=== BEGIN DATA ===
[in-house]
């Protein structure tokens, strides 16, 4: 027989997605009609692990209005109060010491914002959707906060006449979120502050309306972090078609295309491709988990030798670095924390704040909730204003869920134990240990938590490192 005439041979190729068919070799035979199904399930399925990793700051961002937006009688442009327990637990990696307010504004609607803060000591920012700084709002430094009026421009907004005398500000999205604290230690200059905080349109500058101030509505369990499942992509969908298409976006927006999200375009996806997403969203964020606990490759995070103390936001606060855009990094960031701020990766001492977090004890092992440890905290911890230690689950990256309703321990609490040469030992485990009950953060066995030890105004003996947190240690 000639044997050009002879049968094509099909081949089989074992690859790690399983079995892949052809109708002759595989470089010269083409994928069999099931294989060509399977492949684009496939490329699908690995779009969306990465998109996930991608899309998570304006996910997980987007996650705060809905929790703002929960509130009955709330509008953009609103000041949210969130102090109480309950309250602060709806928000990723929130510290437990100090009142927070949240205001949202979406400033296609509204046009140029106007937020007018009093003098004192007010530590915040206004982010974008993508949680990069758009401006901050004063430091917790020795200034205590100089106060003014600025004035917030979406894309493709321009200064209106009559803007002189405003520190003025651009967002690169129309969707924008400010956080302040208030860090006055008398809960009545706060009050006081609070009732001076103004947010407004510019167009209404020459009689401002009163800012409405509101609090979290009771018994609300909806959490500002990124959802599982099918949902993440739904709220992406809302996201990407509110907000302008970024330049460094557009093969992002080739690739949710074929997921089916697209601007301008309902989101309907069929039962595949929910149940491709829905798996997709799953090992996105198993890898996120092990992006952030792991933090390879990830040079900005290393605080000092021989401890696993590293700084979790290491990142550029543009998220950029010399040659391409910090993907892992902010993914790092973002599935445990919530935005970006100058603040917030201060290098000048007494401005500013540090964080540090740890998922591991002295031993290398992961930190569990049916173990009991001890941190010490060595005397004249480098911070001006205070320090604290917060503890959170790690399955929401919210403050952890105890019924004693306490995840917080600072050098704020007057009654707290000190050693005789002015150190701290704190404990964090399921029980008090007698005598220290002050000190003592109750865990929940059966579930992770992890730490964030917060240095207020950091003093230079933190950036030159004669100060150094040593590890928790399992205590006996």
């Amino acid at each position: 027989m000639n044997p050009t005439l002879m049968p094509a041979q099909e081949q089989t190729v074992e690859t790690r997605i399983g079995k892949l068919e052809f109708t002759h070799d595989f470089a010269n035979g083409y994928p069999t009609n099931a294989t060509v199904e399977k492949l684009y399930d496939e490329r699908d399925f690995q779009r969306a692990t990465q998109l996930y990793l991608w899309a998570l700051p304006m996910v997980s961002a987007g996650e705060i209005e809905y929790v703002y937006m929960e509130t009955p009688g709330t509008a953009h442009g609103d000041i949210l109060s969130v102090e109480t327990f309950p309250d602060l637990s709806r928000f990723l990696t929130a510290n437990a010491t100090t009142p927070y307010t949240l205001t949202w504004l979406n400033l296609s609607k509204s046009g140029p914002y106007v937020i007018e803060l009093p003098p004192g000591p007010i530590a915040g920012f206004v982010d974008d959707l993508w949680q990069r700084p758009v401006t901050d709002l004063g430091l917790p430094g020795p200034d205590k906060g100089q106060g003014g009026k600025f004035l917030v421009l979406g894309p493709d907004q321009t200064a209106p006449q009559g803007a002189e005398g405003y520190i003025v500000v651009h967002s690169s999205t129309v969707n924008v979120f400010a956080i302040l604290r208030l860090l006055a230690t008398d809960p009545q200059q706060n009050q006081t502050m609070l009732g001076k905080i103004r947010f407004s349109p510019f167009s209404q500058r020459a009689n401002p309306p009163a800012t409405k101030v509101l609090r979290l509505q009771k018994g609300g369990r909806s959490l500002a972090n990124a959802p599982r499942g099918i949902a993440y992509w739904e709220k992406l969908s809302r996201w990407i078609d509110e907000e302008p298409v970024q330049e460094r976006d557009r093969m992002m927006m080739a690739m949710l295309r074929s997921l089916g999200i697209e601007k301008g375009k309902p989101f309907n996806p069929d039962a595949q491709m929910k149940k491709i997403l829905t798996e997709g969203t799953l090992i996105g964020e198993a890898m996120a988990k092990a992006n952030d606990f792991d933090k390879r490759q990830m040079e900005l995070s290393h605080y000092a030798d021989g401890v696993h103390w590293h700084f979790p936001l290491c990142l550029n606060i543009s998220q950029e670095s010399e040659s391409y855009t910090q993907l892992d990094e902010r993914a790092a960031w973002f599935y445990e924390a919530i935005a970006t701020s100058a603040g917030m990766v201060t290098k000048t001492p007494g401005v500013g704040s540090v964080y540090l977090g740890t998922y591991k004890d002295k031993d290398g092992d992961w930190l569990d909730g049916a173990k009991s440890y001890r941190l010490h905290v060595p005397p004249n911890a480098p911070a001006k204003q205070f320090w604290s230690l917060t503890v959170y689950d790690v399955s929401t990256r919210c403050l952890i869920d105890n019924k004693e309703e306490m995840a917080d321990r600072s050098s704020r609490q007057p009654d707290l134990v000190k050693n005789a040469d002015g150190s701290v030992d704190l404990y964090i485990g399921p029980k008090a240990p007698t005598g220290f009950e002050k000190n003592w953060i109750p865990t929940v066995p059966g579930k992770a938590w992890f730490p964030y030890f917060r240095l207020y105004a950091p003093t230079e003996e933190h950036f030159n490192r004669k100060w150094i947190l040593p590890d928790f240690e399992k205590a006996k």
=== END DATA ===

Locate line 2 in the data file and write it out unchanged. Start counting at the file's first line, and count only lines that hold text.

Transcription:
């Protein structure tokens, strides 16, 4: 027989997605009609692990209005109060010491914002959707906060006449979120502050309306972090078609295309491709988990030798670095924390704040909730204003869920134990240990938590490192 005439041979190729068919070799035979199904399930399925990793700051961002937006009688442009327990637990990696307010504004609607803060000591920012700084709002430094009026421009907004005398500000999205604290230690200059905080349109500058101030509505369990499942992509969908298409976006927006999200375009996806997403969203964020606990490759995070103390936001606060855009990094960031701020990766001492977090004890092992440890905290911890230690689950990256309703321990609490040469030992485990009950953060066995030890105004003996947190240690 000639044997050009002879049968094509099909081949089989074992690859790690399983079995892949052809109708002759595989470089010269083409994928069999099931294989060509399977492949684009496939490329699908690995779009969306990465998109996930991608899309998570304006996910997980987007996650705060809905929790703002929960509130009955709330509008953009609103000041949210969130102090109480309950309250602060709806928000990723929130510290437990100090009142927070949240205001949202979406400033296609509204046009140029106007937020007018009093003098004192007010530590915040206004982010974008993508949680990069758009401006901050004063430091917790020795200034205590100089106060003014600025004035917030979406894309493709321009200064209106009559803007002189405003520190003025651009967002690169129309969707924008400010956080302040208030860090006055008398809960009545706060009050006081609070009732001076103004947010407004510019167009209404020459009689401002009163800012409405509101609090979290009771018994609300909806959490500002990124959802599982099918949902993440739904709220992406809302996201990407509110907000302008970024330049460094557009093969992002080739690739949710074929997921089916697209601007301008309902989101309907069929039962595949929910149940491709829905798996997709799953090992996105198993890898996120092990992006952030792991933090390879990830040079900005290393605080000092021989401890696993590293700084979790290491990142550029543009998220950029010399040659391409910090993907892992902010993914790092973002599935445990919530935005970006100058603040917030201060290098000048007494401005500013540090964080540090740890998922591991002295031993290398992961930190569990049916173990009991001890941190010490060595005397004249480098911070001006205070320090604290917060503890959170790690399955929401919210403050952890105890019924004693306490995840917080600072050098704020007057009654707290000190050693005789002015150190701290704190404990964090399921029980008090007698005598220290002050000190003592109750865990929940059966579930992770992890730490964030917060240095207020950091003093230079933190950036030159004669100060150094040593590890928790399992205590006996």